Friday, November 15, 2013

The Face of Malibu, One Year Old!

This month's Face of Malibu appearing in The Malibu Times
 Scott Tallal
Executive director, Malibu Film Society
Life sitting, two hours

The Face of Malibu, featured in The Malibu Times, is now officially one year old! My 13th sitter Scott Tallal, executive director of The Malibu Film Society, appears in this week's addition and it is a moment for me to reflect.

As readers of this blog will know, it is not my first time taking a town on with my portrait brush. The first outing was in Ventura, C.A, where I painted 58 people in a single life sitting, no photos used, over a two year period.

The sitter was picked to deliberately reflect  a slice of the town and what was going on in it during that time period. More importantly the sitter's life story appeared in each edition of  The Ventura Breeze newspaper and a voice aired weekly on the Lyn Fairly and Friends  radio show.

It was quite a journey with all 58 portrait sketches, and life stories in print, eventually going into the permanent collection of the Museum of Ventura County with a fabulous' end of project' art show sponsored by FOOD Share to a packed house.

I also won the Mayor's 2012 Artist in Community Award, I am sure, as a direct result of this community project funded by myself.

It is hard to repeat a successful project and I certainly wondered if I should even try. I was lucky that Arnold York, publisher of The Malibu Times, was receptive to the concept when I first approached him as the Ventura project was finishing.

Mr. York and I took a few meetings and launched the project to see where it went.

The project in Malibu so far has certainly been different. For one thing, the pace is much slower with just one sitter a month, rather than two, appearing in the paper. Also,  there is no determined number of sitters unlike last time.

I decided early on to not try and repeat. Let the project have a life of it's own in a new town without controlling the outcome.

The one thing that remains the same is the life sitting and the concept that we get what we get.

One aspect I really like about the new project is that each sitter actually gets interviewed by a reporter. Before the sitter had a form list of questions that was then edited for the paper. I think the actual interview tailored to the sitter makes for a stronger representation of the sitter's life story. That is important to me. This is not just about the sketches afterall.

After a year doing the new project, I look back with gratitude. 

 I am not always happy with the sketches. Sometimes I feel anxious putting them out there. I talk to the sitter while I paint. The point being the interaction between us. Getting to know them. This often compromises the sketch result. But I just can't seem to stop myself.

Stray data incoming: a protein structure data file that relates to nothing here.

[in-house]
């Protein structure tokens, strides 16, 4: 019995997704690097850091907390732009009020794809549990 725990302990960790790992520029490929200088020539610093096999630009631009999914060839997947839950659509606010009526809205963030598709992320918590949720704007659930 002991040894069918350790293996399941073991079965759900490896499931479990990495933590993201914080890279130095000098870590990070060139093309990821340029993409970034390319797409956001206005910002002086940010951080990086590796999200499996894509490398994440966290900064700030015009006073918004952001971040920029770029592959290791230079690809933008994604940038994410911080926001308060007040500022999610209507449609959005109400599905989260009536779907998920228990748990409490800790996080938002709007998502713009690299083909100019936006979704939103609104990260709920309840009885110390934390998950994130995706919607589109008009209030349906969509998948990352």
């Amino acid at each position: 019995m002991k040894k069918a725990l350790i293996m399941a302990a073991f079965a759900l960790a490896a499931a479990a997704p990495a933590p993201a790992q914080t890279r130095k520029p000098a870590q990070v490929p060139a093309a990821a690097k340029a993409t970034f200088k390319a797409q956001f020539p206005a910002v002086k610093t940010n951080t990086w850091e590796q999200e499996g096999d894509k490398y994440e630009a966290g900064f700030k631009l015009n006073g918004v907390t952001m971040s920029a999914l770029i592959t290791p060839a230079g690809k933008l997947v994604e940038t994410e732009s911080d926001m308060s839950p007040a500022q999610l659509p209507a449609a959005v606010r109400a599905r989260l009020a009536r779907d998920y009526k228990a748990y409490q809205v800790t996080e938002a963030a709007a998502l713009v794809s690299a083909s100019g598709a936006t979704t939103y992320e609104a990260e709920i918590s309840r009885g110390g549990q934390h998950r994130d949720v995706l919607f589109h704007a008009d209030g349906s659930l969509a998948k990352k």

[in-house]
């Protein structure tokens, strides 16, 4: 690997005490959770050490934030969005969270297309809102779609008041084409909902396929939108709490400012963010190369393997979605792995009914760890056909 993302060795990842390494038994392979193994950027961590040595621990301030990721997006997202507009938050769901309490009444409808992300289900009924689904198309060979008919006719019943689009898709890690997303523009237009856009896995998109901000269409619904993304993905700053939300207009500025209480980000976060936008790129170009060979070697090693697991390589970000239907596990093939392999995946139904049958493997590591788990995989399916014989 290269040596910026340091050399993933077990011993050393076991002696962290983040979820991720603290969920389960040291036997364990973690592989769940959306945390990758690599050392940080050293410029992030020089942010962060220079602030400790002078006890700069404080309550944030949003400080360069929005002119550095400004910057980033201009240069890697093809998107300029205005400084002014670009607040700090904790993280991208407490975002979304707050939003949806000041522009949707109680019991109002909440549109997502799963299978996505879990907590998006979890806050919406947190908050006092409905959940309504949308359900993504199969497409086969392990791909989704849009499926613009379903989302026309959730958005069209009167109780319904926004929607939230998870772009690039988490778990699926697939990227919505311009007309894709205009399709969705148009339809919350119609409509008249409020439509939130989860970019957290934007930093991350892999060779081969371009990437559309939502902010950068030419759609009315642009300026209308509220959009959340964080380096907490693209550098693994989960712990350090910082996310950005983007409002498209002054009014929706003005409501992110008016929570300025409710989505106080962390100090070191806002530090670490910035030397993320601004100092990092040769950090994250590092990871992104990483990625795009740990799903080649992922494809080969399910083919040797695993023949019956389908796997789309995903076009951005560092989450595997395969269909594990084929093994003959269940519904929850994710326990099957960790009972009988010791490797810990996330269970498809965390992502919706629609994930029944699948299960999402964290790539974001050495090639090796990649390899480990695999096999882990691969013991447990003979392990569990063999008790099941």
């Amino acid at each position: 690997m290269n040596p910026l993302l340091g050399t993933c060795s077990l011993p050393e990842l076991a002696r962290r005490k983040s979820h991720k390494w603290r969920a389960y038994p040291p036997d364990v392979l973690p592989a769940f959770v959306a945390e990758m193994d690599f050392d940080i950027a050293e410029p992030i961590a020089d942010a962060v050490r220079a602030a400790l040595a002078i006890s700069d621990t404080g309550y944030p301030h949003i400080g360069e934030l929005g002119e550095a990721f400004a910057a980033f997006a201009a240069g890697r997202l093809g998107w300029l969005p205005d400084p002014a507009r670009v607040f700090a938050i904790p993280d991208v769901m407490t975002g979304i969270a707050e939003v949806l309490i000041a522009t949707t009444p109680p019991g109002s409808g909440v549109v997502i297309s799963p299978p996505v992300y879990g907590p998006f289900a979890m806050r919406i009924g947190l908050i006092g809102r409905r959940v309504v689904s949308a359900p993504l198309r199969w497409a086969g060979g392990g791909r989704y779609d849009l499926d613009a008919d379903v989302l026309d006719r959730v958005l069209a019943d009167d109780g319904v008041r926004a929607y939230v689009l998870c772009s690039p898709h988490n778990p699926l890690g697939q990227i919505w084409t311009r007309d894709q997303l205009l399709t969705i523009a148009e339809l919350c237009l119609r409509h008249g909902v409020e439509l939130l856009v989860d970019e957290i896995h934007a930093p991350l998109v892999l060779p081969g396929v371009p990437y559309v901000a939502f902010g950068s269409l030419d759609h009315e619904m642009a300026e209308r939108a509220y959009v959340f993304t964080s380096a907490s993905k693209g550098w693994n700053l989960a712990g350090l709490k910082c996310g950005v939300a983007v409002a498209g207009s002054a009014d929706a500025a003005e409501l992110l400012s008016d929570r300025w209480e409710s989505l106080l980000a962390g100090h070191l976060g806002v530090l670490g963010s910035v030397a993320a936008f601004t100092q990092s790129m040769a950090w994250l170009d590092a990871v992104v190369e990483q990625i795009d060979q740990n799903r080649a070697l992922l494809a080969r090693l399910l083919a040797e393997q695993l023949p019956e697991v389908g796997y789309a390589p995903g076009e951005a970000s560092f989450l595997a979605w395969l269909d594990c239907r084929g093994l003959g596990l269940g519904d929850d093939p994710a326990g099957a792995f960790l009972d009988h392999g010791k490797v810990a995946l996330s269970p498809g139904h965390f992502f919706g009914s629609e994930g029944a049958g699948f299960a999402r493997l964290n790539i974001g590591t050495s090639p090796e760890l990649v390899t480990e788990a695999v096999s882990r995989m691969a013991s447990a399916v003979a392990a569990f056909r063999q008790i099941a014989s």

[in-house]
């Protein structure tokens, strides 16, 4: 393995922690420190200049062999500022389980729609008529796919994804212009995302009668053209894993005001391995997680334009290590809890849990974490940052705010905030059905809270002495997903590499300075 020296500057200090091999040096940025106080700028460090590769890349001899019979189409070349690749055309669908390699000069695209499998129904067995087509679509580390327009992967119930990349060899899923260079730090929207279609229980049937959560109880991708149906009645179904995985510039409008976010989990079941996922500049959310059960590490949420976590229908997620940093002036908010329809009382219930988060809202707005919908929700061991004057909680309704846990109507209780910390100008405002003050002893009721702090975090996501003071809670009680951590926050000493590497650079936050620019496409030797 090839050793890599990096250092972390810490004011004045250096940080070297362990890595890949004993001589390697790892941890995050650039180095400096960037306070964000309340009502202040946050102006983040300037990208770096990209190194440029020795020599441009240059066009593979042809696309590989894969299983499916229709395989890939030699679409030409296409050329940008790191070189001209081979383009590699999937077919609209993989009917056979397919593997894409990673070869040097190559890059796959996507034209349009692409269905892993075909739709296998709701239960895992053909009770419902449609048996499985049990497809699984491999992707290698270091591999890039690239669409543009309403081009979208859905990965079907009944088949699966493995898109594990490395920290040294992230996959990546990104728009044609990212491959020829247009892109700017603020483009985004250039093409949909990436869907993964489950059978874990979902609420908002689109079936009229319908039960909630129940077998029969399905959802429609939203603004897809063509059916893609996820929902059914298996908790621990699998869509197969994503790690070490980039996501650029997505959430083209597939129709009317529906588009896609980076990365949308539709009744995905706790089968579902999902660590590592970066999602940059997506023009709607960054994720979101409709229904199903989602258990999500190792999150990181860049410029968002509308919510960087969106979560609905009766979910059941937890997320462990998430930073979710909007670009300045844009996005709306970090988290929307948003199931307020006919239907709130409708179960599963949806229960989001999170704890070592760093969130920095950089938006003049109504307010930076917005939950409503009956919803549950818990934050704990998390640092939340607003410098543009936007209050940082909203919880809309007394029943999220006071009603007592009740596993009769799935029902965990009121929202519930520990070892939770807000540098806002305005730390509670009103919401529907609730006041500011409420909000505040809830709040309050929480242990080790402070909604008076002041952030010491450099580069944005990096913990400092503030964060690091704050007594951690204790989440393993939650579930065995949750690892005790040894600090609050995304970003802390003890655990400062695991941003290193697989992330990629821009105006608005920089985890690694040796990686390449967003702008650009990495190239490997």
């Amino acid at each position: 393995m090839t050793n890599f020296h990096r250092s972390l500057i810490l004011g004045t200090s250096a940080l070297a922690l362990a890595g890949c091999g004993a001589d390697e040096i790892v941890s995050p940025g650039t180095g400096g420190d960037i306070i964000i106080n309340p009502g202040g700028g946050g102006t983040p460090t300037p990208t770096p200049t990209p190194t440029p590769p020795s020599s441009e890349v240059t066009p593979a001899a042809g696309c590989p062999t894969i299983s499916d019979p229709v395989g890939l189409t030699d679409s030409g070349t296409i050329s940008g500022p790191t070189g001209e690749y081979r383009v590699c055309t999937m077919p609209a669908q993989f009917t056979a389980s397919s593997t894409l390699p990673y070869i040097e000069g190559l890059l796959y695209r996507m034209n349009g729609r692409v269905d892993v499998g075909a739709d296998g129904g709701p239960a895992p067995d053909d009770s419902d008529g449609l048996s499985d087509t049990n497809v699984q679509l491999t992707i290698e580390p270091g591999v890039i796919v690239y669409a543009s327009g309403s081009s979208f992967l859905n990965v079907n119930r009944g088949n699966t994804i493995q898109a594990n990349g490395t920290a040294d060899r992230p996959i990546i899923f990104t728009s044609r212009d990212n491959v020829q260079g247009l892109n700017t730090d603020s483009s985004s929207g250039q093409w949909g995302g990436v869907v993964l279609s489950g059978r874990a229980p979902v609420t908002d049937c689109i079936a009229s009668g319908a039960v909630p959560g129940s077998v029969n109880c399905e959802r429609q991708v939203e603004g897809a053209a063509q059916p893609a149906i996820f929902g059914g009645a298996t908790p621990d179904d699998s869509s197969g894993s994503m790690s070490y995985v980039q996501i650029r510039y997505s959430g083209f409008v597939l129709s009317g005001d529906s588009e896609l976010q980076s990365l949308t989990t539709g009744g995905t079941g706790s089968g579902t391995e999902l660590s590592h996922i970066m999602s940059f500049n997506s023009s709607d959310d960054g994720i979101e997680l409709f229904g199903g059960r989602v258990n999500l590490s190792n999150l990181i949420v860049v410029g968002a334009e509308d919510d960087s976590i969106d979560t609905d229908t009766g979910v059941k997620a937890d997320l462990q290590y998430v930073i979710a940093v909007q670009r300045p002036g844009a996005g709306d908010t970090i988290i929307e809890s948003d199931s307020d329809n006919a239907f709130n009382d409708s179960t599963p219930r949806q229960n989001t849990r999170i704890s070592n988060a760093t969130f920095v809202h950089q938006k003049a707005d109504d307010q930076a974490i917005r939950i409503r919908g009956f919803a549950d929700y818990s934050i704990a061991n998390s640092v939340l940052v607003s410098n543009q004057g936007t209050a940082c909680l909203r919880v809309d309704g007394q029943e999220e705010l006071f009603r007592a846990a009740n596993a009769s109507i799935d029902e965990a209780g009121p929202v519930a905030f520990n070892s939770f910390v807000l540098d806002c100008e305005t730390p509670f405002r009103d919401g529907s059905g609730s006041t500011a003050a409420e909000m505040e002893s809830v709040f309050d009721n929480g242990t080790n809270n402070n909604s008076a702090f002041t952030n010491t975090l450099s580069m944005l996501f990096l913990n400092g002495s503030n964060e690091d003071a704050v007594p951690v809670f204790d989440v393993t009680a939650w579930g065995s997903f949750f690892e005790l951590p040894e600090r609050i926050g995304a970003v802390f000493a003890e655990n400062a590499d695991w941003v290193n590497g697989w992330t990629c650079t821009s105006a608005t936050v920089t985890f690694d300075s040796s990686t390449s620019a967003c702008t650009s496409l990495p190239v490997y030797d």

I think of all the portrait greats that went before me like Franz Hals, Phillip De Laszlo, and John Singer Sargent. I just KNOW they talked to their sitters too. The face moves when people talk, well, derr. But if you can catch that quickly with your brush, there's a  real 'feel' of the person rather than a static pose producing a static face.

I look back reflecting on the record now of 13 people in Malibu this year that I have been honored to meet and paint.

It is a vulnerable act for both of us each time. I never take it for granted.

Sometimes the sitters are nervous. Anxious even. Sometimes I am, wondering if my brush will perform the way I want it to. And certainly any project is a commitment in time and money for both artist and newspaper publisher. Few know the behind the scene stories. One sketch was painted the day before I went in for hip replacement surgery to meet the deadline. My mind was elsewhere.  Thankfully my sitter was kind and gracious around the situation. 

All sketches were fitted in around a busy schedule on everyone's part. 

So a big "thank you" to each and every one who have made this 'Face of Malibu' year happen: MT's publisher Arnold York, and especially MT's associate editor Knowles Adkisson for working so closely with me on this series. 

I also thank the journalists Homaira Shifa and Catalina Wyre for their insightful interviews with each sitter. The sketches would be nothing without the life stories, in words,  behind them.

Mostly, I thank the sitters for placing their trust in me.

I look forward to seeing what the next year brings.

None of these portrait sketches are for sale. 

Marie Stapel
Diana Perry
Bill Swartout
Laura Rosenthal
Lilly Castro
Oscar Mandragon

John Paola
Richard Chesterfield
Douglas Rucker
Millie Decker
 Lesley-Anne Down
Sherman Baylin

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